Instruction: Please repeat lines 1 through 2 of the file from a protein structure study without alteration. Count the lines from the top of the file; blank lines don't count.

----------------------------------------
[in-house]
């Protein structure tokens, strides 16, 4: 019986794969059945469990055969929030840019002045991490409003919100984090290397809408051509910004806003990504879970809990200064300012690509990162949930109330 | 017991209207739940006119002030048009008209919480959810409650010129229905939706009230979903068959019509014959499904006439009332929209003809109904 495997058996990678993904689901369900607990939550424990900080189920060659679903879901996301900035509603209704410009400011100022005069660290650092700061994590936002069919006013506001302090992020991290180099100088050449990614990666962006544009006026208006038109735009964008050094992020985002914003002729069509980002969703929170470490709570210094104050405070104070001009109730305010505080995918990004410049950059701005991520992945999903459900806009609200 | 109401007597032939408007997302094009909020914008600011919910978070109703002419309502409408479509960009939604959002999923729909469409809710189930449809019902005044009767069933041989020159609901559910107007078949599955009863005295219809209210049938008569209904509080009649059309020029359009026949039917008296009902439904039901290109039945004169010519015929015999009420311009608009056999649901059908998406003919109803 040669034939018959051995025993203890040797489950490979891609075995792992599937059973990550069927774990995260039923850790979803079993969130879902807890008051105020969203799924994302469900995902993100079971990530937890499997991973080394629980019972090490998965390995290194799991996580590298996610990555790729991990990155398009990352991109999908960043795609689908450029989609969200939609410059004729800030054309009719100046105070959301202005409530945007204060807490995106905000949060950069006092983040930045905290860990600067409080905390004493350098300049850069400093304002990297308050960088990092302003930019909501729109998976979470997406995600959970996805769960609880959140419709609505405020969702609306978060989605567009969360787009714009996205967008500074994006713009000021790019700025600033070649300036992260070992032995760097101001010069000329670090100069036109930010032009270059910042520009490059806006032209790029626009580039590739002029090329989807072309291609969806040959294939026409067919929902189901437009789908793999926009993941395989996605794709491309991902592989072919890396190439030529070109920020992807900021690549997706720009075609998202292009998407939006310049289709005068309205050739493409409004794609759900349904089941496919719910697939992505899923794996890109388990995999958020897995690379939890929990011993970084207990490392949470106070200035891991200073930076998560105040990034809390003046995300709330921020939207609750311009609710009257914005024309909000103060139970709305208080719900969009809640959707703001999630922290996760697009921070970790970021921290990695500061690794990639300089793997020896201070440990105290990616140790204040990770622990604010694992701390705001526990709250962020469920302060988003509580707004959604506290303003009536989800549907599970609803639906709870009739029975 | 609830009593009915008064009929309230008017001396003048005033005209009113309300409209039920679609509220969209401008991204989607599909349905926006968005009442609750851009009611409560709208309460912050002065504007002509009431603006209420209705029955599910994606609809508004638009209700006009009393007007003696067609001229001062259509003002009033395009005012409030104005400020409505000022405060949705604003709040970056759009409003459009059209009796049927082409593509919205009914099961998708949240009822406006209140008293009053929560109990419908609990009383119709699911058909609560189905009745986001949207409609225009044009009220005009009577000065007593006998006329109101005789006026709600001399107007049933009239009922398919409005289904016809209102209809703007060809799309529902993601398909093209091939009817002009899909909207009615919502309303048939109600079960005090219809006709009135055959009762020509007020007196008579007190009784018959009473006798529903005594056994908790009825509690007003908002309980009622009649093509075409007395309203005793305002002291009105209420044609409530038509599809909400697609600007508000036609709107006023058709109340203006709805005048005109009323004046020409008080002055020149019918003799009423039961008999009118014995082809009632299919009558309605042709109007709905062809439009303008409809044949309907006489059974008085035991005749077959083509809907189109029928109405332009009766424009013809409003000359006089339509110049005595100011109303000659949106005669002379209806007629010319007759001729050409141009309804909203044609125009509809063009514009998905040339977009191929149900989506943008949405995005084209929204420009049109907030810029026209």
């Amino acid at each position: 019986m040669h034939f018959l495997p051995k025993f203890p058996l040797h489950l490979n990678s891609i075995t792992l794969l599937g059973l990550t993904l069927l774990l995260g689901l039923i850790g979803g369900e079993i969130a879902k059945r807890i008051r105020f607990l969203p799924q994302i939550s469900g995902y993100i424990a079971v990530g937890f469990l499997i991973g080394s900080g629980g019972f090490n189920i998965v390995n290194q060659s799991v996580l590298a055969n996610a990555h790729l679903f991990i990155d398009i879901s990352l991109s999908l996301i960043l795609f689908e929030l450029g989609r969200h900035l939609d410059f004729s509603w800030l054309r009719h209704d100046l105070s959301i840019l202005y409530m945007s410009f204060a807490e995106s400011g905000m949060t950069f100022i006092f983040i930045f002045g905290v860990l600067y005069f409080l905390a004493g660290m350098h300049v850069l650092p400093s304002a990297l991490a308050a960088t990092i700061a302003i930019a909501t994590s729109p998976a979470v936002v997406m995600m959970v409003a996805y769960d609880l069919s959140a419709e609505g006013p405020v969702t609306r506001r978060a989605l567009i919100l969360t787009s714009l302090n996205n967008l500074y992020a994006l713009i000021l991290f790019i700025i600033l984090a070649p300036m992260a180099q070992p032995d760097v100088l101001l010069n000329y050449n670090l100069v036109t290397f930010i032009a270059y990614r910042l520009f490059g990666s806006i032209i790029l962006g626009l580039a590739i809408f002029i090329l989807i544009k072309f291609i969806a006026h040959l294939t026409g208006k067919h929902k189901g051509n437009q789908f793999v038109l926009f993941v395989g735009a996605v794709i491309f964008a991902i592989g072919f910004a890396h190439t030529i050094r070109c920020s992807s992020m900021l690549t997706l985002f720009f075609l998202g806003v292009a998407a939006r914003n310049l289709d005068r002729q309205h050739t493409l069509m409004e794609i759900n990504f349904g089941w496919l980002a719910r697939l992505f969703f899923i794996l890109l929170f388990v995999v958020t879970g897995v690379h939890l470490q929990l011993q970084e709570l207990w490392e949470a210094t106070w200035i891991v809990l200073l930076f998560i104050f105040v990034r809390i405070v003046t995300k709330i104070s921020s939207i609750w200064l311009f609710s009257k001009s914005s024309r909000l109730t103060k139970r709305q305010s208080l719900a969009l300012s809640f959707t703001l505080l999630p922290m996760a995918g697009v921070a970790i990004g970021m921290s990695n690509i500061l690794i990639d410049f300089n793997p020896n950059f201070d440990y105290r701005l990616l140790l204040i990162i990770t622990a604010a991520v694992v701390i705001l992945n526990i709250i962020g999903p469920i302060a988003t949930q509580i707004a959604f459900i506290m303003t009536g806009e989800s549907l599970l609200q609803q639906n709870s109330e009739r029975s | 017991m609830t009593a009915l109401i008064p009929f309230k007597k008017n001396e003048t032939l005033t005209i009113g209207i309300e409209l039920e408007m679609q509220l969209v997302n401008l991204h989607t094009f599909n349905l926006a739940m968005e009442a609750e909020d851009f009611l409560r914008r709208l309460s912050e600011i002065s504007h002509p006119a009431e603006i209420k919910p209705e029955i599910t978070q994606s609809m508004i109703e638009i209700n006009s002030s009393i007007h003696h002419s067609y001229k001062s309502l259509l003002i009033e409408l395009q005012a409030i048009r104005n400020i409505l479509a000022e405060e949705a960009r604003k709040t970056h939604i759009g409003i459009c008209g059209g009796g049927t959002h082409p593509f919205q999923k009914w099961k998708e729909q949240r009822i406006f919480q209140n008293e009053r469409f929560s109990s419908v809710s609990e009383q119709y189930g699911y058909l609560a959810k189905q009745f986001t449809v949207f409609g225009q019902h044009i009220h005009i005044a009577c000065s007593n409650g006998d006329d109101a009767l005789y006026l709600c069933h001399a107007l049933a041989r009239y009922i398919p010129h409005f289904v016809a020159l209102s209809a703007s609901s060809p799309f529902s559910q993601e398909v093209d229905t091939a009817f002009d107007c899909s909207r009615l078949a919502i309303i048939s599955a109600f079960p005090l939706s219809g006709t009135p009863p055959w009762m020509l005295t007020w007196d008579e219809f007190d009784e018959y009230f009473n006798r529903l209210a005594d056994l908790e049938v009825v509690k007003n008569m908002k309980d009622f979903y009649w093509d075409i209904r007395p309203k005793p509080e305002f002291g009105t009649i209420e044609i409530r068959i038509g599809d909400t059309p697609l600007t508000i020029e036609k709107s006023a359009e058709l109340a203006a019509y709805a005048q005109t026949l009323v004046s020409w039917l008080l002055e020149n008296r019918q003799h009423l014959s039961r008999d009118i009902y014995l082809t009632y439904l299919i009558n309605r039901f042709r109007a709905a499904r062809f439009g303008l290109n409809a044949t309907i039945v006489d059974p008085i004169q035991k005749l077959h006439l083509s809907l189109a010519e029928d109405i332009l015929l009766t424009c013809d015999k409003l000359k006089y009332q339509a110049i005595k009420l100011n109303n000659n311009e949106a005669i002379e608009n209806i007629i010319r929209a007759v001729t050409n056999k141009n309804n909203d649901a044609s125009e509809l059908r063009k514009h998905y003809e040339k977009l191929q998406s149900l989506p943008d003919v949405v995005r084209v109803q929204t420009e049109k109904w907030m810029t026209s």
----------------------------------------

[in-house]
């Protein structure tokens, strides 16, 4: 019986794969059945469990055969929030840019002045991490409003919100984090290397809408051509910004806003990504879970809990200064300012690509990162949930109330 | 017991209207739940006119002030048009008209919480959810409650010129229905939706009230979903068959019509014959499904006439009332929209003809109904 495997058996990678993904689901369900607990939550424990900080189920060659679903879901996301900035509603209704410009400011100022005069660290650092700061994590936002069919006013506001302090992020991290180099100088050449990614990666962006544009006026208006038109735009964008050094992020985002914003002729069509980002969703929170470490709570210094104050405070104070001009109730305010505080995918990004410049950059701005991520992945999903459900806009609200 | 109401007597032939408007997302094009909020914008600011919910978070109703002419309502409408479509960009939604959002999923729909469409809710189930449809019902005044009767069933041989020159609901559910107007078949599955009863005295219809209210049938008569209904509080009649059309020029359009026949039917008296009902439904039901290109039945004169010519015929015999009420311009608009056999649901059908998406003919109803 040669034939018959051995025993203890040797489950490979891609075995792992599937059973990550069927774990995260039923850790979803079993969130879902807890008051105020969203799924994302469900995902993100079971990530937890499997991973080394629980019972090490998965390995290194799991996580590298996610990555790729991990990155398009990352991109999908960043795609689908450029989609969200939609410059004729800030054309009719100046105070959301202005409530945007204060807490995106905000949060950069006092983040930045905290860990600067409080905390004493350098300049850069400093304002990297308050960088990092302003930019909501729109998976979470997406995600959970996805769960609880959140419709609505405020969702609306978060989605567009969360787009714009996205967008500074994006713009000021790019700025600033070649300036992260070992032995760097101001010069000329670090100069036109930010032009270059910042520009490059806006032209790029626009580039590739002029090329989807072309291609969806040959294939026409067919929902189901437009789908793999926009993941395989996605794709491309991902592989072919890396190439030529070109920020992807900021690549997706720009075609998202292009998407939006310049289709005068309205050739493409409004794609759900349904089941496919719910697939992505899923794996890109388990995999958020897995690379939890929990011993970084207990490392949470106070200035891991200073930076998560105040990034809390003046995300709330921020939207609750311009609710009257914005024309909000103060139970709305208080719900969009809640959707703001999630922290996760697009921070970790970021921290990695500061690794990639300089793997020896201070440990105290990616140790204040990770622990604010694992701390705001526990709250962020469920302060988003509580707004959604506290303003009536989800549907599970609803639906709870009739029975 | 609830009593009915008064009929309230008017001396003048005033005209009113309300409209039920679609509220969209401008991204989607599909349905926006968005009442609750851009009611409560709208309460912050002065504007002509009431603006209420209705029955599910994606609809508004638009209700006009009393007007003696067609001229001062259509003002009033395009005012409030104005400020409505000022405060949705604003709040970056759009409003459009059209009796049927082409593509919205009914099961998708949240009822406006209140008293009053929560109990419908609990009383119709699911058909609560189905009745986001949207409609225009044009009220005009009577000065007593006998006329109101005789006026709600001399107007049933009239009922398919409005289904016809209102209809703007060809799309529902993601398909093209091939009817002009899909909207009615919502309303048939109600079960005090219809006709009135055959009762020509007020007196008579007190009784018959009473006798529903005594056994908790009825509690007003908002309980009622009649093509075409007395309203005793305002002291009105209420044609409530038509599809909400697609600007508000036609709107006023058709109340203006709805005048005109009323004046020409008080002055020149019918003799009423039961008999009118014995082809009632299919009558309605042709109007709905062809439009303008409809044949309907006489059974008085035991005749077959083509809907189109029928109405332009009766424009013809409003000359006089339509110049005595100011109303000659949106005669002379209806007629010319007759001729050409141009309804909203044609125009509809063009514009998905040339977009191929149900989506943008949405995005084209929204420009049109907030810029026209």